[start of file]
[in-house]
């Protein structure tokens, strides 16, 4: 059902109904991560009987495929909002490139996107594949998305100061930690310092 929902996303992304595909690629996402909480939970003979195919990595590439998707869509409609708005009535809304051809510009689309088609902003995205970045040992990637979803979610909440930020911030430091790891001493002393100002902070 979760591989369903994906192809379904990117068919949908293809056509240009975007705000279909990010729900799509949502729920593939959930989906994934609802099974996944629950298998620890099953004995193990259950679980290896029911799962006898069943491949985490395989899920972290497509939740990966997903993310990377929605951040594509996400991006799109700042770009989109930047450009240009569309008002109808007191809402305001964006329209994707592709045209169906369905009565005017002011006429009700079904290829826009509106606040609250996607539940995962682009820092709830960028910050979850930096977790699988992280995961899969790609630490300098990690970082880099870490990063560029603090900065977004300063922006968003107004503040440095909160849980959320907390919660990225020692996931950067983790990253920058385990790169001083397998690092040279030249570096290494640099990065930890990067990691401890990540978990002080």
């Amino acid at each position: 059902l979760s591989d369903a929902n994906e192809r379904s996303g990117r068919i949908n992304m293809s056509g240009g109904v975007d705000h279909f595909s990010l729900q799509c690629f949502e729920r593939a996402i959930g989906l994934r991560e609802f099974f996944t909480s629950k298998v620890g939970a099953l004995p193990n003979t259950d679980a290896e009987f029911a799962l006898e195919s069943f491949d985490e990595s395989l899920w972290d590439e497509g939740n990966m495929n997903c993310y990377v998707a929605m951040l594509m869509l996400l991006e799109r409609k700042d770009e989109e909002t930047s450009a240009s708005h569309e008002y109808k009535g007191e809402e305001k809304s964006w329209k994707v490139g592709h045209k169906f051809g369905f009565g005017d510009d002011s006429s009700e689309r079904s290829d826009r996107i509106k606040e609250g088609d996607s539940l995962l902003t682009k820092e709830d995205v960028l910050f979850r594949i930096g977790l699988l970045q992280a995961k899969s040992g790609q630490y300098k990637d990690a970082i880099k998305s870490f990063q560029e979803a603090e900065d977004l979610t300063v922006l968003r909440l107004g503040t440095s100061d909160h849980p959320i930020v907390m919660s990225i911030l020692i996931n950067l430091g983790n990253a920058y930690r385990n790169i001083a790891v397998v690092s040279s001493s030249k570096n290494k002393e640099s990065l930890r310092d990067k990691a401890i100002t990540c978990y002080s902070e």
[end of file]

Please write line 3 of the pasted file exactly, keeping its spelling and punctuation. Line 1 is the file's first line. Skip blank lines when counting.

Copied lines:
């Amino acid at each position: 059902l979760s591989d369903a929902n994906e192809r379904s996303g990117r068919i949908n992304m293809s056509g240009g109904v975007d705000h279909f595909s990010l729900q799509c690629f949502e729920r593939a996402i959930g989906l994934r991560e609802f099974f996944t909480s629950k298998v620890g939970a099953l004995p193990n003979t259950d679980a290896e009987f029911a799962l006898e195919s069943f491949d985490e990595s395989l899920w972290d590439e497509g939740n990966m495929n997903c993310y990377v998707a929605m951040l594509m869509l996400l991006e799109r409609k700042d770009e989109e909002t930047s450009a240009s708005h569309e008002y109808k009535g007191e809402e305001k809304s964006w329209k994707v490139g592709h045209k169906f051809g369905f009565g005017d510009d002011s006429s009700e689309r079904s290829d826009r996107i509106k606040e609250g088609d996607s539940l995962l902003t682009k820092e709830d995205v960028l910050f979850r594949i930096g977790l699988l970045q992280a995961k899969s040992g790609q630490y300098k990637d990690a970082i880099k998305s870490f990063q560029e979803a603090e900065d977004l979610t300063v922006l968003r909440l107004g503040t440095s100061d909160h849980p959320i930020v907390m919660s990225i911030l020692i996931n950067l430091g983790n990253a920058y930690r385990n790169i001083a790891v397998v690092s040279s001493s030249k570096n290494k002393e640099s990065l930890r310092d990067k990691a401890i100002t990540c978990y002080s902070e």